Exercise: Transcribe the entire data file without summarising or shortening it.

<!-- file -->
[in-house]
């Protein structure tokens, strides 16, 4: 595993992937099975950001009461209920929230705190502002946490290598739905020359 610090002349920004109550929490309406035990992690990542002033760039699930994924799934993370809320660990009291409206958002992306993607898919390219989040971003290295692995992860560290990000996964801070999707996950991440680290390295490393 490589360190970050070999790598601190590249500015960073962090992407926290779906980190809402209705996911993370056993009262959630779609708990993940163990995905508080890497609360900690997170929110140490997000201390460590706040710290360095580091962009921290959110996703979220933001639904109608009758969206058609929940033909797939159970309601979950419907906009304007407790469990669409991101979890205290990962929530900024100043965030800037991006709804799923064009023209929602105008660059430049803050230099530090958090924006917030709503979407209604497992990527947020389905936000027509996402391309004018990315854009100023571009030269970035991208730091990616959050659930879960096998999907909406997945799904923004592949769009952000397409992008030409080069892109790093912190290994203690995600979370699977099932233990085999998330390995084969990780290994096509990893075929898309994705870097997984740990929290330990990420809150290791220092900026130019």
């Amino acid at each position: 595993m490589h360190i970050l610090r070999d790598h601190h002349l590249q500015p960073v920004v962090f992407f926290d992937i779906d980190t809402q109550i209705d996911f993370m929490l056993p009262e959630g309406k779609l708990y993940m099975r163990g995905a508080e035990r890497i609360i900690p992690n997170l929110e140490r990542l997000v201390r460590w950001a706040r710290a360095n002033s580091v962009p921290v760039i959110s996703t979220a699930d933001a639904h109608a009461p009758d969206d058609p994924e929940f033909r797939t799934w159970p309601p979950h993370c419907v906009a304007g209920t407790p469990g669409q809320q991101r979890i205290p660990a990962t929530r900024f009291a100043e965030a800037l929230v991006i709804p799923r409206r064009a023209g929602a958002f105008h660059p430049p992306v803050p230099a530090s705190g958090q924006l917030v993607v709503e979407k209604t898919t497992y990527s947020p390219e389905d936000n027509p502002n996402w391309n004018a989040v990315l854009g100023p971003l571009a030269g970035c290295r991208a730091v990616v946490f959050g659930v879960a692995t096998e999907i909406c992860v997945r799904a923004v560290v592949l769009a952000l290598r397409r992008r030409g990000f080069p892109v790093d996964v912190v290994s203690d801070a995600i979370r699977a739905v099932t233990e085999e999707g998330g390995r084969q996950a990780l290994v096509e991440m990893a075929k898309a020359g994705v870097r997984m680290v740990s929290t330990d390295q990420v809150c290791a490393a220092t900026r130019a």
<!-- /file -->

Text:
[in-house]
């Protein structure tokens, strides 16, 4: 595993992937099975950001009461209920929230705190502002946490290598739905020359 610090002349920004109550929490309406035990992690990542002033760039699930994924799934993370809320660990009291409206958002992306993607898919390219989040971003290295692995992860560290990000996964801070999707996950991440680290390295490393 490589360190970050070999790598601190590249500015960073962090992407926290779906980190809402209705996911993370056993009262959630779609708990993940163990995905508080890497609360900690997170929110140490997000201390460590706040710290360095580091962009921290959110996703979220933001639904109608009758969206058609929940033909797939159970309601979950419907906009304007407790469990669409991101979890205290990962929530900024100043965030800037991006709804799923064009023209929602105008660059430049803050230099530090958090924006917030709503979407209604497992990527947020389905936000027509996402391309004018990315854009100023571009030269970035991208730091990616959050659930879960096998999907909406997945799904923004592949769009952000397409992008030409080069892109790093912190290994203690995600979370699977099932233990085999998330390995084969990780290994096509990893075929898309994705870097997984740990929290330990990420809150290791220092900026130019």
């Amino acid at each position: 595993m490589h360190i970050l610090r070999d790598h601190h002349l590249q500015p960073v920004v962090f992407f926290d992937i779906d980190t809402q109550i209705d996911f993370m929490l056993p009262e959630g309406k779609l708990y993940m099975r163990g995905a508080e035990r890497i609360i900690p992690n997170l929110e140490r990542l997000v201390r460590w950001a706040r710290a360095n002033s580091v962009p921290v760039i959110s996703t979220a699930d933001a639904h109608a009461p009758d969206d058609p994924e929940f033909r797939t799934w159970p309601p979950h993370c419907v906009a304007g209920t407790p469990g669409q809320q991101r979890i205290p660990a990962t929530r900024f009291a100043e965030a800037l929230v991006i709804p799923r409206r064009a023209g929602a958002f105008h660059p430049p992306v803050p230099a530090s705190g958090q924006l917030v993607v709503e979407k209604t898919t497992y990527s947020p390219e389905d936000n027509p502002n996402w391309n004018a989040v990315l854009g100023p971003l571009a030269g970035c290295r991208a730091v990616v946490f959050g659930v879960a692995t096998e999907i909406c992860v997945r799904a923004v560290v592949l769009a952000l290598r397409r992008r030409g990000f080069p892109v790093d996964v912190v290994s203690d801070a995600i979370r699977a739905v099932t233990e085999e999707g998330g390995r084969q996950a990780l290994v096509e991440m990893a075929k898309a020359g994705v870097r997984m680290v740990s929290t330990d390295q990420v809150c290791a490393a220092t900026r130019a």